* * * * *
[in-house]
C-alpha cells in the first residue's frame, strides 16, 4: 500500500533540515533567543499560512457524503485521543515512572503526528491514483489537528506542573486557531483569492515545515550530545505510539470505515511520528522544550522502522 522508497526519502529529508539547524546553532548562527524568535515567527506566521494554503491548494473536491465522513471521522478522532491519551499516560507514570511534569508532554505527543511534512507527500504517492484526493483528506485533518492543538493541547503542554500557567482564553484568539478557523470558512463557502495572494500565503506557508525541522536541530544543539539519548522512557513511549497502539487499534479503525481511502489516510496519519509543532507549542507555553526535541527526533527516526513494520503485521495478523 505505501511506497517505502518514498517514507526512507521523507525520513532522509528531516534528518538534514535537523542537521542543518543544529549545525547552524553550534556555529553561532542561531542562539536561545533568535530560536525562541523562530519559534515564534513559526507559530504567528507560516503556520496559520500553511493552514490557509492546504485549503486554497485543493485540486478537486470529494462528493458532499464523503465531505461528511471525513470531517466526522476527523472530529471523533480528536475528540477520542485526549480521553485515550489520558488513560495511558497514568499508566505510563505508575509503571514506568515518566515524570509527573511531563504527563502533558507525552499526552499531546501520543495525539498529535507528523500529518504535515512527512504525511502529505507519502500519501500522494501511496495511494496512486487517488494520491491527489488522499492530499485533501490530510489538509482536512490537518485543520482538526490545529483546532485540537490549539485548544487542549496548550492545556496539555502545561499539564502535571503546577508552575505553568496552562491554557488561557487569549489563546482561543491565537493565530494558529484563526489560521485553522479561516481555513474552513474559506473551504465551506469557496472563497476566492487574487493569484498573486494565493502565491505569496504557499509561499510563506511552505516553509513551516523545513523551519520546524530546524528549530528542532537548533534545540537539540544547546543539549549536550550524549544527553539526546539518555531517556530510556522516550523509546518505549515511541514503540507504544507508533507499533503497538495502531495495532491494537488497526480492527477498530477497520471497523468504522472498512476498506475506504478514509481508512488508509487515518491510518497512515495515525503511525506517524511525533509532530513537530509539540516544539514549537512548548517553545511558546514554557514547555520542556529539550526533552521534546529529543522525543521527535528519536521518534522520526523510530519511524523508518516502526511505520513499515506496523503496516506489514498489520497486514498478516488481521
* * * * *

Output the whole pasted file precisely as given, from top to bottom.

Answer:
[in-house]
C-alpha cells in the first residue's frame, strides 16, 4: 500500500533540515533567543499560512457524503485521543515512572503526528491514483489537528506542573486557531483569492515545515550530545505510539470505515511520528522544550522502522 522508497526519502529529508539547524546553532548562527524568535515567527506566521494554503491548494473536491465522513471521522478522532491519551499516560507514570511534569508532554505527543511534512507527500504517492484526493483528506485533518492543538493541547503542554500557567482564553484568539478557523470558512463557502495572494500565503506557508525541522536541530544543539539519548522512557513511549497502539487499534479503525481511502489516510496519519509543532507549542507555553526535541527526533527516526513494520503485521495478523 505505501511506497517505502518514498517514507526512507521523507525520513532522509528531516534528518538534514535537523542537521542543518543544529549545525547552524553550534556555529553561532542561531542562539536561545533568535530560536525562541523562530519559534515564534513559526507559530504567528507560516503556520496559520500553511493552514490557509492546504485549503486554497485543493485540486478537486470529494462528493458532499464523503465531505461528511471525513470531517466526522476527523472530529471523533480528536475528540477520542485526549480521553485515550489520558488513560495511558497514568499508566505510563505508575509503571514506568515518566515524570509527573511531563504527563502533558507525552499526552499531546501520543495525539498529535507528523500529518504535515512527512504525511502529505507519502500519501500522494501511496495511494496512486487517488494520491491527489488522499492530499485533501490530510489538509482536512490537518485543520482538526490545529483546532485540537490549539485548544487542549496548550492545556496539555502545561499539564502535571503546577508552575505553568496552562491554557488561557487569549489563546482561543491565537493565530494558529484563526489560521485553522479561516481555513474552513474559506473551504465551506469557496472563497476566492487574487493569484498573486494565493502565491505569496504557499509561499510563506511552505516553509513551516523545513523551519520546524530546524528549530528542532537548533534545540537539540544547546543539549549536550550524549544527553539526546539518555531517556530510556522516550523509546518505549515511541514503540507504544507508533507499533503497538495502531495495532491494537488497526480492527477498530477497520471497523468504522472498512476498506475506504478514509481508512488508509487515518491510518497512515495515525503511525506517524511525533509532530513537530509539540516544539514549537512548548517553545511558546514554557514547555520542556529539550526533552521534546529529543522525543521527535528519536521518534522520526523510530519511524523508518516502526511505520513499515506496523503496516506489514498489520497486514498478516488481521